Tuesday, February 8, 2011

Surfer Anastasia Ashley on Big-Wave Surfing Hawaii's Waimea Bay

Photographs courtesy Daniel Russo

Screen shot 2010-12-12 at 10.59.52 AM January 20 and 21 saw the biggest waves of the winter to pound Hawaii so far. Those surfers who were skilled enough and brave enough waxed up their big boards and headed to spots like Jaws in Maui, Outer Log Cabins, Oahu, and, of course, the spiritual home of big wave surfing, Waimea Bay. While big-wave surfing has traditionally been a masculine activity, a few women join the lineup those days, including Adventure favorite Maya Gabeira and 23-year-old Anastasia Ashley. Ashley was born on the North Shore and now divides her time between the islands and California. Adventure got a hold of her for a first person account of what it’s like to paddle out and catch a few monsters at such a legendary spot.—Tetsuhiko Endo

ADVENTURE: When did you know you wanted to start riding Waimea?
Anastasia Ashley:
I actually didn't start surfing out there 'till last year, when I found an old board under my house that was left by someone—an old 7'10’’ big-wave board. Out of curiosity I wanted to try riding it because I’d never ridden a board that big. I took it out on a small day at Waimea and felt super under gunned, so I then decided I needed a bigger board. I ordered one from Rusty and have been stoked to surf the bay ever since.

What was it like paddling out for the first time?
It was definitely surreal seeing the waves from the water—they’re so big!

How do you mentally prepare yourself for any big swell?
Definitely by just being physically prepared. I always get a good night’s sleep and make sure to eat some healthy food to keep me powered.

Walk me through surfing a wave at Waimea Bay.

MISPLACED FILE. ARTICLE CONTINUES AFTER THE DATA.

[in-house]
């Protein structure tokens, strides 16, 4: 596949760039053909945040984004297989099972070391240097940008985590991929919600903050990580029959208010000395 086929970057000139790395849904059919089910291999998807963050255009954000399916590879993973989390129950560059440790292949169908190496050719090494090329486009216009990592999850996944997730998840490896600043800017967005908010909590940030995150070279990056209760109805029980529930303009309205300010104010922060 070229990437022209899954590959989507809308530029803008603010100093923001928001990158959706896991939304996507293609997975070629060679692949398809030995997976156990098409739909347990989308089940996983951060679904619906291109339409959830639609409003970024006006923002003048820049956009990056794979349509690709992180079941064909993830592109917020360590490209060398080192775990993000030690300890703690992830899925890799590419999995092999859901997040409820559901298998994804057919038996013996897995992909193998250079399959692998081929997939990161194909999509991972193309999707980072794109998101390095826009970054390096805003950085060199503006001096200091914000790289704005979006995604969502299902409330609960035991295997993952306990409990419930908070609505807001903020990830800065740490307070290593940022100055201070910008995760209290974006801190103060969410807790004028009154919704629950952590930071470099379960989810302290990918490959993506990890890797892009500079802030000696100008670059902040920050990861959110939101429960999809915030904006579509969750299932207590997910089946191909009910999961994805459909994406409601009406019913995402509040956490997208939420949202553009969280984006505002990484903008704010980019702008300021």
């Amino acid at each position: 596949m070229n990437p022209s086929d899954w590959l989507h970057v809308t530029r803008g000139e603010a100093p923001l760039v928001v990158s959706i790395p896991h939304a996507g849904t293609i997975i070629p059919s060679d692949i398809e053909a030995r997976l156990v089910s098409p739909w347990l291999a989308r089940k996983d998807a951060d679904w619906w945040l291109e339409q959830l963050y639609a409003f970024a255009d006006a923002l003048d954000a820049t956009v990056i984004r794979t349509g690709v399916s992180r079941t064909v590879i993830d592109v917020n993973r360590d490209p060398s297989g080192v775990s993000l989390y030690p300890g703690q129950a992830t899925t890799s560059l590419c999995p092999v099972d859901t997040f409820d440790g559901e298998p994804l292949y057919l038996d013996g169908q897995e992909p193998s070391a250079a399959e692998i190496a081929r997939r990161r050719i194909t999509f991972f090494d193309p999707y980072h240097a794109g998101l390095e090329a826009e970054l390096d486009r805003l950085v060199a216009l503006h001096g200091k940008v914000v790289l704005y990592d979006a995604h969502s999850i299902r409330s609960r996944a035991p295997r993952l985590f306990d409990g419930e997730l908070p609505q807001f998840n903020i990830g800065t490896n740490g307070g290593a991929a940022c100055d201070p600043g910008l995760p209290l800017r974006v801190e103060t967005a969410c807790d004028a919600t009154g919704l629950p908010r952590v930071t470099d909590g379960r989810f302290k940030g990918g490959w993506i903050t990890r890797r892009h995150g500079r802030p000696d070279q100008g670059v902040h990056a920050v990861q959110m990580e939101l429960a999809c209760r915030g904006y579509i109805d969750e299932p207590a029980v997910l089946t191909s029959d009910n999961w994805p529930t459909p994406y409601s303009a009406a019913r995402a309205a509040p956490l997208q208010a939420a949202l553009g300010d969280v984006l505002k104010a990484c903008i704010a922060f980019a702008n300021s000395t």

Being out at Waimea is pretty crazy. The paddle out is actually pretty minor, besides the initial shore break. but if you mistime that you can be very much screwed. The most intense part, on the other hand, is the drop. It feels like you’re dropping in forever! The wave behaves one way around 15 feet, but it definitely changes once the swells hit the 18-foot plus mark. It jacks up out of the deep water and turns really, really intense.

Maya Gabeira once told me that there is a certain loneliness to being a woman who rides big waves because you are constantly surrounded by men. What is your take on that?
I agree. I feel like that is true in any aspect of surfing, big waves and small waves. It's definitely a man's lineup. But I also think it's definitely changing!

Are you considering doing any more big-wave surfing this year?
Yeah, of course! It's all swell dependent, so I’ll hopefully surf a few more days out at Waimea, and some outer reefs.

Posted via email from eWaste Disposal and Recycling

Battery Recycling Just Got Easier

The iRecycle Kit from Battery Solutions makes it easy for everyone—from households to corporations—to environmentally and economically recycle spent dry-cell batteries.

Each iRecycle Kit includes everything you need to recycle your batteries and handheld electronics. You simply collect all dry-cell battery types and hand-held electronics together—without separating—and mail them to us. We do the sorting, logistics, shipping, receiving, and recycling.

This is our no-hassle solution to help you ensure batteries and electronics are recycled properly. And easily.

How to Get Started

It’s easy! To get your iRecycling Kit - Purchase Now


iRecycle Kit Features

  • Fully-Inclusive Recycling Product
  • Pre-Paid Shipping Included
  • UN-Approved Collection Containers
  • Two Attractive Boxes And Two Pails From Which To Choose

How It Works

  1. Purchase the size of recycling kit that’s right for you.
  2. Receive your recycling kit in the mail.
  3. Fill the kit with all types of dry-cell batteries and handheld electronics.
  4. Once your kit is filled, ship it pre-paid to our recycling center. It’s as easy as that.

Benefits Of Recycling

  • It’s the safest way to recycle batteries
  • It helps you remain in compliance with any applicable environmental laws
  • All hazardous materials are recycled properly
  • The plastic and metal materials reclaimed are reused
  • It saves landfill costs
  • It saves natural resources
  • It’s the right thing to do

Materials We Accept

  • Household batteries, both rechargeable and non-rechargeable, such as
    • D-cell, C-cell, AA, AAA, 9-volt, and button cells
  • Rechargeable battery packs from:
    • Cell phones, cameras, laptop computers, power tools, etc.
  • Handheld electronics:
    • Cell phones, iPods, PDAs, pagers, and so on
  • Any other dry-cell batteries

Posted via email from eWaste Disposal and Recycling

HVAC boot cleared of Asbestos in Los Angeles